During his stay, David visited the International Centre for Landscape and Language at Edith Cowan University. The mission of the centre is "to promote research, teaching, scholarship, publishing, field trips and creative activity in all aspects of the interrelationship between landscape and language."
"Mostly, it looks as questions as to how we define, represent, and reflect on our environment, landscape, nature, and such in language, literature, and culture. For example, do we perceive rural areas to be natural environments or artificial environments? Does that picture derive from literature, language, culture, or media?" explains David Gray.
Heading the centre is Professor Glen Phillips, who is both author and prominent researcher of Australian literature. During his stay in Perth, David had the opportunity to conduct his research on authors who have written about Western Australia, such as D.H. Lawrence,
"The experience helped broaden my understanding of writers of landscape, and relates to my previous research on the British-Irish author Lady Constance Malleson, who wrote extensively about Sweden and the Nordic countries," explains David Gray further.
David also attended a weekly seminar series at the university's Centre for Research in Entertainment, Arts, Technology, Education and Communications (CREATEC), establishing contacts with local and regional writer centres.
The trip has resulted in collaboration in the area of environmental humanities between ECU and Dalarna University. David is now on the editorial board as co-editor of the international, interdisciplinary, and open-access e-journal Landscapes: the Journal of the International Centre for Landscape and Language.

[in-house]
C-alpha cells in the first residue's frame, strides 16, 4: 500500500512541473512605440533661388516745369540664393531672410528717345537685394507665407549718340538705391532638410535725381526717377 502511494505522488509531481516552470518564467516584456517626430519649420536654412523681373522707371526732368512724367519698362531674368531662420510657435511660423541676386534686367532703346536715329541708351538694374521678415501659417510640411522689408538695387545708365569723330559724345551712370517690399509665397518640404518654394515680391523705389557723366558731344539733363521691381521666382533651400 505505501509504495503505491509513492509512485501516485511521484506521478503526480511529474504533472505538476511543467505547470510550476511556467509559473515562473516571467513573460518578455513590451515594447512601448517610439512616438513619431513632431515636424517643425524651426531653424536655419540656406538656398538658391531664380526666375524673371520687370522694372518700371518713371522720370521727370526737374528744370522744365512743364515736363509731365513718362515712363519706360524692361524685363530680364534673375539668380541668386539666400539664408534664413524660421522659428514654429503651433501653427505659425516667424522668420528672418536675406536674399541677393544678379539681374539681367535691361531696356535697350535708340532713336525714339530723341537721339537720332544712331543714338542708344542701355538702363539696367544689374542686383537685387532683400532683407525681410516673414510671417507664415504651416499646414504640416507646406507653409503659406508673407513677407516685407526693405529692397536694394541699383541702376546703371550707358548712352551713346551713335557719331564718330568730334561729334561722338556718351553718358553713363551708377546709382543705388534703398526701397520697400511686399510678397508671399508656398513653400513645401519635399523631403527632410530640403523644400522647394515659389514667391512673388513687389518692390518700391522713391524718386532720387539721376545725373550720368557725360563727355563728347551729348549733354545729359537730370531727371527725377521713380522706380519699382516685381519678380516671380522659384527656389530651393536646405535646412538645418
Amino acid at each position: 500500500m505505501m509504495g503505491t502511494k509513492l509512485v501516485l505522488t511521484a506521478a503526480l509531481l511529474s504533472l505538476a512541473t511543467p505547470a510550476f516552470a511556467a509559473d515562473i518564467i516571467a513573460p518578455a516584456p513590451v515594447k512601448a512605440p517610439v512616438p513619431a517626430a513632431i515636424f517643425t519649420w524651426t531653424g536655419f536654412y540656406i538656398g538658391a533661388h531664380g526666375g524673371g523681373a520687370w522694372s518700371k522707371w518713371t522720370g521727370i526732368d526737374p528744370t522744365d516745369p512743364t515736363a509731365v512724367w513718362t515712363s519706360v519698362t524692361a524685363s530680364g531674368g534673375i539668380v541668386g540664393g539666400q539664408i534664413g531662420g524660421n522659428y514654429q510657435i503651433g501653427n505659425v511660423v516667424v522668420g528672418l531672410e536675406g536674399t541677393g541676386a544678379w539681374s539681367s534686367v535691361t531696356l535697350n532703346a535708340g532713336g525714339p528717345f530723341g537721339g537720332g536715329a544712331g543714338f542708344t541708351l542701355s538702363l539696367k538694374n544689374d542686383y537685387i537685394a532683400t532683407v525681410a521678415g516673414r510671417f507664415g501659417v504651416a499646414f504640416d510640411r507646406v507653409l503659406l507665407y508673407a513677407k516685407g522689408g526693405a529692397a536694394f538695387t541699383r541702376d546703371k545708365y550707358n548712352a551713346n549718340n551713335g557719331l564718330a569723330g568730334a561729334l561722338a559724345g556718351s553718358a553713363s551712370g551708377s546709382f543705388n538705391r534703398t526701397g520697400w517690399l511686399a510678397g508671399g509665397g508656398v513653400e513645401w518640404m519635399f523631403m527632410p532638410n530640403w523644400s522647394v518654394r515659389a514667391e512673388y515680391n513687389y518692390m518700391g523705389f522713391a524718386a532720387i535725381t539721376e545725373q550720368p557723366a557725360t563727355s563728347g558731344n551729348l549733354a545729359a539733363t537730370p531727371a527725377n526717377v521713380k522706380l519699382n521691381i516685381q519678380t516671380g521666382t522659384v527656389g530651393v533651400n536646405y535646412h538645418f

"Part of my role is to develop a five-year strategy for the journal, the goal being to increase its research status and visibility, and to help cultivate collaborative, international research on environmental humanities," says David.
Other research collaboration is in place between Dalarna University and Australian institutes of higher education. Professor Monika Vinterek, Pedagogical Work, works with two research groups at the University of Newcastle in New South Wales: GERT The Global Education Research and Teaching Team and HERMES Historical Experience, Representation, Media, Education, Society that publishes the journal Historical Encounters, where she is member of the editorial board.
This collaboration has resulted in joint research projects as well as many study visits. One of the researchers at GERT, Associate Professor Ruth Reynolds, is spending April and May in Sweden, where she will be part of a seminar held by Dalarna University's research profile Education and Learning.